ACLU

Kevin Willis

The ACLU of Kentucky has unveiled their 2021 legislative priorities, including a statewide ban on no-knock warrants, protecting reproductive rights and several measures seeking to reform the criminal justice system.

The civil rights organization’s wish list includes bills sponsored by both Republicans and Democrats, including bipartisan efforts to reform the juvenile justice system, raise the threshold for felony theft and paid family leave for state workers.

Any successful legislation proposed in Kentucky requires Republican buy-in, since the party currently controls 75% of seats in the state legislature.

One of the group’s main efforts is Breonna’s Law for Kentucky, a bill that would ban most no-knock warrants across the state, require body cameras when officers are executing a warrant, and mandate interviews and drug testing of police within two hours of firing their weapons.

WKU Public Radio

The ACLU has filed a lawsuit in federal court challenging Kentucky’s new voter ID law, arguing it increases Kentuckians’ risk of exposure to coronavirus by requiring people to visit ID-issuing offices during the pandemic.

The lawsuit also asks the court to extend Kentucky’s new expanded vote-by-mail policy beyond the June primary elections.

Ceridwen Cherry, an attorney with the ACLU’s Voting Rights Project, said that Kentuckians are being forced to choose between their health and their vote.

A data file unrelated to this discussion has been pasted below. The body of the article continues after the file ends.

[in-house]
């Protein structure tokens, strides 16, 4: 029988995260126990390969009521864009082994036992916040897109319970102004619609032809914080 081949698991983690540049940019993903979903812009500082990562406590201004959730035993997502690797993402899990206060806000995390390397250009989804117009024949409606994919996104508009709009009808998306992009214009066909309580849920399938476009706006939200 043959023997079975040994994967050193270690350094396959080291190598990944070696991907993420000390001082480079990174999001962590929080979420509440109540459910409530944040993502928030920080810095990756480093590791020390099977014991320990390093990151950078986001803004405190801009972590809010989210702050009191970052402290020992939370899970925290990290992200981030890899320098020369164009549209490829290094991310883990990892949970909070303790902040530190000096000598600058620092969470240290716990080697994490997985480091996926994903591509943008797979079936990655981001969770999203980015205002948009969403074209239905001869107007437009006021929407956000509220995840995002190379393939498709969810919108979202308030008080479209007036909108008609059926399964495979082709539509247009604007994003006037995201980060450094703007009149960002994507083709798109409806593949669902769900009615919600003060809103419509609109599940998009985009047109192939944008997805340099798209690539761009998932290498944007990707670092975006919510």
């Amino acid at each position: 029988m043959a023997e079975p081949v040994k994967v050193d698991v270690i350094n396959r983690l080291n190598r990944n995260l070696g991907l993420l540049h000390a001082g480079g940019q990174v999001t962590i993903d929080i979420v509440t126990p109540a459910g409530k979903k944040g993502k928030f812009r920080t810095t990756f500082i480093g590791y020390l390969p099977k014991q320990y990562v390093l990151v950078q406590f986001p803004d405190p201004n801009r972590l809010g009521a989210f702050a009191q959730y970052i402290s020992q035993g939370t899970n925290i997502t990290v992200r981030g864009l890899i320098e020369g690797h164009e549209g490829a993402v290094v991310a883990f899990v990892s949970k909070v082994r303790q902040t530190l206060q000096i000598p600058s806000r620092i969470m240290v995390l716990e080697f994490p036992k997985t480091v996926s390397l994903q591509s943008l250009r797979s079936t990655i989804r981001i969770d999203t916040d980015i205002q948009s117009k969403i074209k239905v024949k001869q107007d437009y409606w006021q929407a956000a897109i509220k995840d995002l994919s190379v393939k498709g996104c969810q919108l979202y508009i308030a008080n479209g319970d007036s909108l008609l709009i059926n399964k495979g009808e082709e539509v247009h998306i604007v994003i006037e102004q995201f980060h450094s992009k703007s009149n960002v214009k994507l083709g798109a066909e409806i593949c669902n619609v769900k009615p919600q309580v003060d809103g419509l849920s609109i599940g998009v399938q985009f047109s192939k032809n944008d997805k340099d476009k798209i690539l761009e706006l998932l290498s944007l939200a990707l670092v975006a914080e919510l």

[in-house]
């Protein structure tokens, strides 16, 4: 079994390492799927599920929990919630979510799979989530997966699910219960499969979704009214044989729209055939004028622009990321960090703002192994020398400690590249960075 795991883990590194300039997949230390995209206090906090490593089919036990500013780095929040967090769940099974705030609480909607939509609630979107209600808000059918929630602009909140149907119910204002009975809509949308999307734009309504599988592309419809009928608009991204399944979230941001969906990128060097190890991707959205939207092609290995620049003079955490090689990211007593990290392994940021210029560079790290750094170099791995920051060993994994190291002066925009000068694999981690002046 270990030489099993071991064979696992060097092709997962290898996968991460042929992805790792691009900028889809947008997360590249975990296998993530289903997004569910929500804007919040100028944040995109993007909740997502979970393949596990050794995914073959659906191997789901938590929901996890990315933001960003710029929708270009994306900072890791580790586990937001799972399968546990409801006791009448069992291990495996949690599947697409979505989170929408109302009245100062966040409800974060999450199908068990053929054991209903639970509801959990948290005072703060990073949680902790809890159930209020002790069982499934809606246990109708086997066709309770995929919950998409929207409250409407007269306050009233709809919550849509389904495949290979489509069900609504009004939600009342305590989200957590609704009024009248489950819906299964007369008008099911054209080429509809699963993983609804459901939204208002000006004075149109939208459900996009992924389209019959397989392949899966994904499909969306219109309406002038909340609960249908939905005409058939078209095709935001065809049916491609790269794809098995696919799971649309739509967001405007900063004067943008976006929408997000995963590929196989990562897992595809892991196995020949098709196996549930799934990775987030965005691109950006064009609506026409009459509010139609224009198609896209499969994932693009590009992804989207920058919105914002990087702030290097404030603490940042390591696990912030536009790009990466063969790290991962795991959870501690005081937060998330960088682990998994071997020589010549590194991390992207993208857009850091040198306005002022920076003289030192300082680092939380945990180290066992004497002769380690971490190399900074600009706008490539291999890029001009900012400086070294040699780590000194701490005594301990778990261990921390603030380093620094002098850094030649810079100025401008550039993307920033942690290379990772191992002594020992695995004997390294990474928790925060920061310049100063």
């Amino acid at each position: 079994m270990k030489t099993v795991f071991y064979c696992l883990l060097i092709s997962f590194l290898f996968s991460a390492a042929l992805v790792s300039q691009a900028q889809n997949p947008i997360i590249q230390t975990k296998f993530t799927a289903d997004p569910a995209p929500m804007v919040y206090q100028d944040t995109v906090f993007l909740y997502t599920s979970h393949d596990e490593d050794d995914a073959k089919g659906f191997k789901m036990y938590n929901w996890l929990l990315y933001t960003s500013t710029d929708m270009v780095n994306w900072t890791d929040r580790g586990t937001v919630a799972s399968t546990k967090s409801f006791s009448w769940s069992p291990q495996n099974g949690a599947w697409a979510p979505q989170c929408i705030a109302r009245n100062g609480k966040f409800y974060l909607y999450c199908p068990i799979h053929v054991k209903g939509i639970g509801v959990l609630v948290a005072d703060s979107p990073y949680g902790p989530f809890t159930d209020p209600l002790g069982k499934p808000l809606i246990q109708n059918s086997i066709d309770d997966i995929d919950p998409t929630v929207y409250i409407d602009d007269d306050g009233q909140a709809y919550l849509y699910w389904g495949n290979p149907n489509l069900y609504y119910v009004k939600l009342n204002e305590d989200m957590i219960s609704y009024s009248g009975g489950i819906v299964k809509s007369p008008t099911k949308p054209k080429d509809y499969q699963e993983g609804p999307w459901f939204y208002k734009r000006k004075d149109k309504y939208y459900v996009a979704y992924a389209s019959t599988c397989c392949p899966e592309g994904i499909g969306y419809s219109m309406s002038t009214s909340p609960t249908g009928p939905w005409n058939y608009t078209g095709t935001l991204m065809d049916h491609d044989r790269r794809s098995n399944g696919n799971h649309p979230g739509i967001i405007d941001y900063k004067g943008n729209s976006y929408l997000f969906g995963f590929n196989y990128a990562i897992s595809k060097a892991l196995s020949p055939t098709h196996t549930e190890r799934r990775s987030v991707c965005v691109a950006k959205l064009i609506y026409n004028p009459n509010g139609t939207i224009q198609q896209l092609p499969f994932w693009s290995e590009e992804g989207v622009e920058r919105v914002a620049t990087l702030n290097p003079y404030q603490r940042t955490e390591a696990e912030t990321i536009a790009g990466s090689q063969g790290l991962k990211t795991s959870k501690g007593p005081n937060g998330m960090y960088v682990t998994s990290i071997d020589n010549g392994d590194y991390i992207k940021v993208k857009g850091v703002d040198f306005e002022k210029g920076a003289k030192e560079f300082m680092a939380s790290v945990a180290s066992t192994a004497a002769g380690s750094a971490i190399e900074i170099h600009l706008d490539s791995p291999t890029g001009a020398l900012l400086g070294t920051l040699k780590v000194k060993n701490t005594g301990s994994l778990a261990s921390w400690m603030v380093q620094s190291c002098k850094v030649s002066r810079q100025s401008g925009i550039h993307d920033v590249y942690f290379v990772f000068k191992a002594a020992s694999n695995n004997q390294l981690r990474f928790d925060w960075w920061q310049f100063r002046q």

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A new report says black Kentuckians are more than nine times as likely than whites to get arrested for marijuana possession.  That’s much higher than the national average, according a study by the American Civil Liberties Union.

The study from the ACLU found the commonwealth ranks second in the nation for the largest racial disparities in arrests for marijuana possession.  That’s based on arrest data from 2010 to 2018, which updates the ACLU's 2013 report The War on Marijuana in Black and White.  Nationally, blacks are more than three times as likely to go to jail than whites.

Keturah Herron, a policy strategist at the ACLU of Kentucky, says law enforcement disproportionately targets black communities while sending hundreds of thousands of people into the criminal justice system at a high cost.

Ryland Barton

On the same day Gov. Matt Bevin ceremonially signed four new abortion-related bills into law, a three-judge panel heard oral arguments Thursday in a case debating the legality of a state law that requires abortion providers have a written agreement with a hospital to transfer patients in case of an emergency. That law has been held up in courts since 2017.

A federal judge struck down the law late last year, but the state appealed that decision. Now it’s being considered by the 6th Circuit Court of Appeals.

Former Republican State Representative Addia Wuchner, who was present during the oral arguments and supports the law, said requiring a transfer agreement sets a basic standard of care for people seeking abortions. It kicks into effect if there’s an emergency like hemorrhaging.

Federal Judge Strikes Down Kentucky Abortion Law

May 13, 2019
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A federal judge on Friday struck down a Kentucky abortion law that would halt a common second-trimester procedure to end pregnancies. The state’s anti-abortion governor immediately vowed to appeal.